By: E&P Staff
So how’s the new Baghdad security plan, the hand over of more responsibility to the Iraqi military, and the much-debated “surge” starting off in Iraq?
Tom Lasseter, the longtime Iraq correspondent for Knight Ridder, now McClatchy, is back at the war after a short break and, as we noted last week, filing his usual up close and clear- eyed dispatches.
Here is how his latest today begins. The rest can be found at McClatchy’s home site and at its many newspapers’ sites.
Many of the Iraqi forces whom the U.S. is counting on to defeat Sunni Muslim insurgents, disarm Shiite Muslim gunmen and assume responsibility for keeping the peace have been infiltrated by sectarian militias and are plagued by incompetence and corruption.
Two weeks with American units that patrolled with Iraqi forces in west and east Baghdad found that Iraqi officers sold new uniforms meant for their troops, and that their soldiers wore plastic shower sandals while manning checkpoints, abused prisoners and solicited bribes to free suspects they’d captured.
During a patrol last week in a violent west Baghdad neighborhood that’s the scene of regular sniper fire at U.S. and Iraqi troops, Staff Sgt. Jeremie Oliver saw Iraqi soldiers gathered in the middle of the road, near a streetlight, making them an easy target for gunmen on the surrounding rooftops.
Thinking that something might be wrong, Oliver, 30, of Farmington, Maine, jogged over. The Iraqis were looking at pornography on a cell phone.
The shortcomings that Oliver and other U.S. soldiers observed in the Iraqi troops are at the heart of America’s dilemma in Iraq. If the country’s police officers and soldiers aren’t able to secure the capital, a U.S. withdrawal almost certainly would mean even more widespread carnage. Continuing to prop up the Iraqi forces, however, almost certainly would lead to more American casualties, but not necessarily to victory.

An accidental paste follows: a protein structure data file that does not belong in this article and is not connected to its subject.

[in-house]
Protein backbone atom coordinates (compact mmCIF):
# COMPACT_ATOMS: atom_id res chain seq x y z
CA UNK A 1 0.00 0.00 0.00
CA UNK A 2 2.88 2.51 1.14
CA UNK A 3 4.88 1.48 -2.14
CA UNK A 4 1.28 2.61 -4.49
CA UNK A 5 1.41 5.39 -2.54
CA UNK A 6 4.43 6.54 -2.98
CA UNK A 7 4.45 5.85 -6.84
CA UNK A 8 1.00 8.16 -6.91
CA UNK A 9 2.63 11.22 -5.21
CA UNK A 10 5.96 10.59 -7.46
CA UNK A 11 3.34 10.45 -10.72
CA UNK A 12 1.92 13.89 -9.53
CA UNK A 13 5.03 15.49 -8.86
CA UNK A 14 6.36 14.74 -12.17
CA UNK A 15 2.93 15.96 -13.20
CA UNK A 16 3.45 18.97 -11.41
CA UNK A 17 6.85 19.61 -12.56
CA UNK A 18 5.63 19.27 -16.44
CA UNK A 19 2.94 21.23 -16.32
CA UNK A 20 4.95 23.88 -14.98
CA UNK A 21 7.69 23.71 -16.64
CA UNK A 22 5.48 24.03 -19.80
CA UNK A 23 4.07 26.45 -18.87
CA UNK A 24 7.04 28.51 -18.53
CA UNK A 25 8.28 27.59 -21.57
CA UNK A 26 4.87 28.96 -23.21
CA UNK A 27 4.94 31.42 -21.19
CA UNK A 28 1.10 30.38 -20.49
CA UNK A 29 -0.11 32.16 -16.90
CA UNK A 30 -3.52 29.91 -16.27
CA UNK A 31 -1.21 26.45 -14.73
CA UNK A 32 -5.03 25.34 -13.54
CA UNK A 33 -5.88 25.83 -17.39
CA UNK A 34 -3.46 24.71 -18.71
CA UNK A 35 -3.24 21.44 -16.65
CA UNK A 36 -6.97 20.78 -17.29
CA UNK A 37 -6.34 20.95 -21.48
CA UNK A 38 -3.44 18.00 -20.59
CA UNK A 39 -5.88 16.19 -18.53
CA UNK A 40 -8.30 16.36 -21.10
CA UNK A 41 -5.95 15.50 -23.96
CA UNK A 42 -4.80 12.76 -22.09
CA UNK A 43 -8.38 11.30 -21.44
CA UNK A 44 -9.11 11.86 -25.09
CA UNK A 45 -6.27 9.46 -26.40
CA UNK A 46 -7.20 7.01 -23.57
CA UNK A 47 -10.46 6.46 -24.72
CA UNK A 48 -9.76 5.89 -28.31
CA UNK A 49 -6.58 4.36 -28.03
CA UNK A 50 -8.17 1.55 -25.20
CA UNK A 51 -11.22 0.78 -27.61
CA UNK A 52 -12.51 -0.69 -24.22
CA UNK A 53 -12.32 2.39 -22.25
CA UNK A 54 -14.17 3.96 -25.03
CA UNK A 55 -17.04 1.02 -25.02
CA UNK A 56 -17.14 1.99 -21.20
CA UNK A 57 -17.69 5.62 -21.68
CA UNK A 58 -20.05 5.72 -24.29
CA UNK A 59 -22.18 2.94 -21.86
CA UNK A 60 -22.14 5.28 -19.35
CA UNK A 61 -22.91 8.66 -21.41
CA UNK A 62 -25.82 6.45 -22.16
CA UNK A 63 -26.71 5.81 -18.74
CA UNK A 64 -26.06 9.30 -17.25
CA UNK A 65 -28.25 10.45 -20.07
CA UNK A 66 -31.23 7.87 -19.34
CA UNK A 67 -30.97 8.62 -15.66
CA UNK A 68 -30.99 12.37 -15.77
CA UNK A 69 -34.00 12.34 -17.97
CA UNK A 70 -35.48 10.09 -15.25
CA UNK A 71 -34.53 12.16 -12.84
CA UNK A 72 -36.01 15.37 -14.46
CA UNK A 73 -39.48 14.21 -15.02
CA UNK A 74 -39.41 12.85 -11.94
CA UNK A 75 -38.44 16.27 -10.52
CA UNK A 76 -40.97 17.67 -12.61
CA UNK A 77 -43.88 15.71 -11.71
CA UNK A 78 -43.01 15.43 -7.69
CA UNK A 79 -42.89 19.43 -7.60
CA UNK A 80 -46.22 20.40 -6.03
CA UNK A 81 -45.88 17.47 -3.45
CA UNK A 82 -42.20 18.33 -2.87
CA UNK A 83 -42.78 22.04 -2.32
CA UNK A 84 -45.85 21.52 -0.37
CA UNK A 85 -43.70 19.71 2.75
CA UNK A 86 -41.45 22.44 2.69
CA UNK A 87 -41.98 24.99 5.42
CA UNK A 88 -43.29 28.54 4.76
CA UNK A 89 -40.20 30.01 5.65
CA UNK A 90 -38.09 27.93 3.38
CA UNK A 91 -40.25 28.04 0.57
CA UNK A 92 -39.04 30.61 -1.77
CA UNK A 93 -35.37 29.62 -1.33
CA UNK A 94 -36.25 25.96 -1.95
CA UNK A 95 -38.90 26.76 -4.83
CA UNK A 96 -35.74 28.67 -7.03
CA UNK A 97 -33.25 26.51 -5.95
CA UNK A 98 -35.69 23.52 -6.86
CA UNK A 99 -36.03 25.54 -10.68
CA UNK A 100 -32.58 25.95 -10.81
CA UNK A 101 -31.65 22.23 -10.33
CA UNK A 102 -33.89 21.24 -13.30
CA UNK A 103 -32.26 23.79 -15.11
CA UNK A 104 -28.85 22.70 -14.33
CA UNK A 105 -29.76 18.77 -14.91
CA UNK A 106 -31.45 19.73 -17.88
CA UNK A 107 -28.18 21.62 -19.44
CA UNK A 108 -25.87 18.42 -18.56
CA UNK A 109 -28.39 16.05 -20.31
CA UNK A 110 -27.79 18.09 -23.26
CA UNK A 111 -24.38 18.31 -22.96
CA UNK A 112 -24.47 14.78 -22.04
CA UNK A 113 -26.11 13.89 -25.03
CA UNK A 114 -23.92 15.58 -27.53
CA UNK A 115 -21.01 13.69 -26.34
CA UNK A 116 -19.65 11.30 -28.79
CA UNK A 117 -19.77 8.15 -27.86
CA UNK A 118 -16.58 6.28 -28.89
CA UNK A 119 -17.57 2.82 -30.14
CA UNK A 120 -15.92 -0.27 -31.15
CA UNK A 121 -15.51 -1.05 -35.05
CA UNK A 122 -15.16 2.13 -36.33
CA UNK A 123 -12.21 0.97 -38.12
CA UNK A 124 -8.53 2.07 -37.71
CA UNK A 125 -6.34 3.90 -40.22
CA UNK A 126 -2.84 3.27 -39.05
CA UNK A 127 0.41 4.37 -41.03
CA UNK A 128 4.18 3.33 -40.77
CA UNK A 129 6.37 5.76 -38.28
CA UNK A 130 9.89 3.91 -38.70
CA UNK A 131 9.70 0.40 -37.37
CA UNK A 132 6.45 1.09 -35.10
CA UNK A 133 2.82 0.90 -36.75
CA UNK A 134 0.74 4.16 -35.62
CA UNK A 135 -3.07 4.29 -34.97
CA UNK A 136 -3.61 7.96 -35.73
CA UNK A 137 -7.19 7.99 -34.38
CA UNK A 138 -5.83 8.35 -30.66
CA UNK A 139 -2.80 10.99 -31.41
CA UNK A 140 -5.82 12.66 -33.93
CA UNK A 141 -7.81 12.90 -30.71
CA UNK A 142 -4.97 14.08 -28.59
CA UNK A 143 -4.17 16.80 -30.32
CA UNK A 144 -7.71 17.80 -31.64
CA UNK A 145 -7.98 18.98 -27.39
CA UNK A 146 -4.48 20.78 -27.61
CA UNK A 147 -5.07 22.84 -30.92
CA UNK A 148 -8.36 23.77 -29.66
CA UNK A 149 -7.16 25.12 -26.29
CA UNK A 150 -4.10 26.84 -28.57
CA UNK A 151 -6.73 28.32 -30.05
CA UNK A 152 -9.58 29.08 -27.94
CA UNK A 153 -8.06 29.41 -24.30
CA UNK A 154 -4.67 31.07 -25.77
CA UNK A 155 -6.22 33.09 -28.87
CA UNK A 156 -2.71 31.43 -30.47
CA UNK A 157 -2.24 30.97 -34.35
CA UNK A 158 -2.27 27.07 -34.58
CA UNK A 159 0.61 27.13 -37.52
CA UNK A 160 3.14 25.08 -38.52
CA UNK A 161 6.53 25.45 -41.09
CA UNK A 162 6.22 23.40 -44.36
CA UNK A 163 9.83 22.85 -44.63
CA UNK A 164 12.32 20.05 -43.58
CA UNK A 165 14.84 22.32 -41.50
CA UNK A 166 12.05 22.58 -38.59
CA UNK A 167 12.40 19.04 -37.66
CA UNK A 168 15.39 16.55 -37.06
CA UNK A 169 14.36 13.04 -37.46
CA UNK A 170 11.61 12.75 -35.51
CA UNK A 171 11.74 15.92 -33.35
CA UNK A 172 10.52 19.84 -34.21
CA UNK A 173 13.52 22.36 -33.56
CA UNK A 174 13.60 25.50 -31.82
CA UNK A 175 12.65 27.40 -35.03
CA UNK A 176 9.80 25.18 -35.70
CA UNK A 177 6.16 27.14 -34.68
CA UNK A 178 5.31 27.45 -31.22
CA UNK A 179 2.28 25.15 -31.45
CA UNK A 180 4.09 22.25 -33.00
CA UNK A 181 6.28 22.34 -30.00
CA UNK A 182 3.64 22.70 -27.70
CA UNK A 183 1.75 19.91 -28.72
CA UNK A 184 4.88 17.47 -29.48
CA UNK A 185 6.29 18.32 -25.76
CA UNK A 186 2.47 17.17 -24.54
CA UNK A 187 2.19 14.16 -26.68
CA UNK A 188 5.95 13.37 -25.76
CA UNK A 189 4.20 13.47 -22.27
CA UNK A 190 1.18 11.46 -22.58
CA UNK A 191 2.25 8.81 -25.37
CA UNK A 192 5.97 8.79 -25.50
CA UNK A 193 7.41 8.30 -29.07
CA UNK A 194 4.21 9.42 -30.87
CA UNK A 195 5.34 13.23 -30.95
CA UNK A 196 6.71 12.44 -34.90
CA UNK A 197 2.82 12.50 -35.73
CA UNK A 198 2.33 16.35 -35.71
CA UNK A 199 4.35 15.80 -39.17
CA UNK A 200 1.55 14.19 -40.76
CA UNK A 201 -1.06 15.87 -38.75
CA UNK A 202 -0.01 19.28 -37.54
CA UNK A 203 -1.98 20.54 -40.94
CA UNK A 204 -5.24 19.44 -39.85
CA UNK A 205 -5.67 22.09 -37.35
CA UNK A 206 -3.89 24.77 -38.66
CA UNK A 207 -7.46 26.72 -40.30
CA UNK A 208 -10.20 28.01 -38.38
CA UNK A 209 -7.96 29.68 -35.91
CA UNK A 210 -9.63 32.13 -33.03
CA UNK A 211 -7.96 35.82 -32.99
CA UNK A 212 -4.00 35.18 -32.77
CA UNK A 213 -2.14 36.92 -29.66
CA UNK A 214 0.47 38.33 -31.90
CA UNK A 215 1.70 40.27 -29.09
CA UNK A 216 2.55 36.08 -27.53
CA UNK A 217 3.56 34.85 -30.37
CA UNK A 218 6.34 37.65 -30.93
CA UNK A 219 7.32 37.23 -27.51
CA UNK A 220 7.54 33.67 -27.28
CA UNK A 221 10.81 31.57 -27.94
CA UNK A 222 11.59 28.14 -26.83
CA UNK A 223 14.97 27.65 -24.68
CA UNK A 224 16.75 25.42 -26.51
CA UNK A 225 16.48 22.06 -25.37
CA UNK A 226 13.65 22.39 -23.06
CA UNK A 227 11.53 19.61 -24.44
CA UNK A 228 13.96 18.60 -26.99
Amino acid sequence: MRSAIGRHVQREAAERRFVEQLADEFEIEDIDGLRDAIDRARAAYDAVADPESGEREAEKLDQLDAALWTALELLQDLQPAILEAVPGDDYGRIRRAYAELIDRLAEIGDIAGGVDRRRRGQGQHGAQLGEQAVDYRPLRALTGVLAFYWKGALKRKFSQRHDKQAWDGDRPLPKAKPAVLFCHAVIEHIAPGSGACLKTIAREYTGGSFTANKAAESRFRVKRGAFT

Iraqi troops are “immeasurably” better than they were, and they continue “to gain in both confidence and in capability,” U.S. Army Maj. Gen. William Caldwell said Monday.
Although the U.S. has spent $15.4 billion since 2003 to train and equip Iraqi forces, Caldwell conceded that the country’s military and security forces still have “deficiencies in both leadership and logistics, and have yet to win the trust of Iraq’s ethnic and sectarian communities.”
“If we don’t give them some kind of lead in this, we will be here forever,” said U.S. Staff Sgt. Erik Helton, who patrols in east Baghdad with the 1st Infantry Division. “But half the Iraqi army is either sympathetic to (sectarian militias) or are actual members.”
American forces usually keep the Iraqis in the dark about upcoming operations, said Helton, 27, of Richlands, Va. “We’re careful not to give them information before a raid. Who knows who they’re affiliated with or who they’re going to call?” he said….
Interviews with U.S. soldiers, and reporting from accompanying them on patrols, made it clear that there are profound problems with the Iraqi troops, ranging from worries that they’re operating on behalf of Shiite death squads to aggravation with their refusal to carry out basic tasks such as wearing flak vests.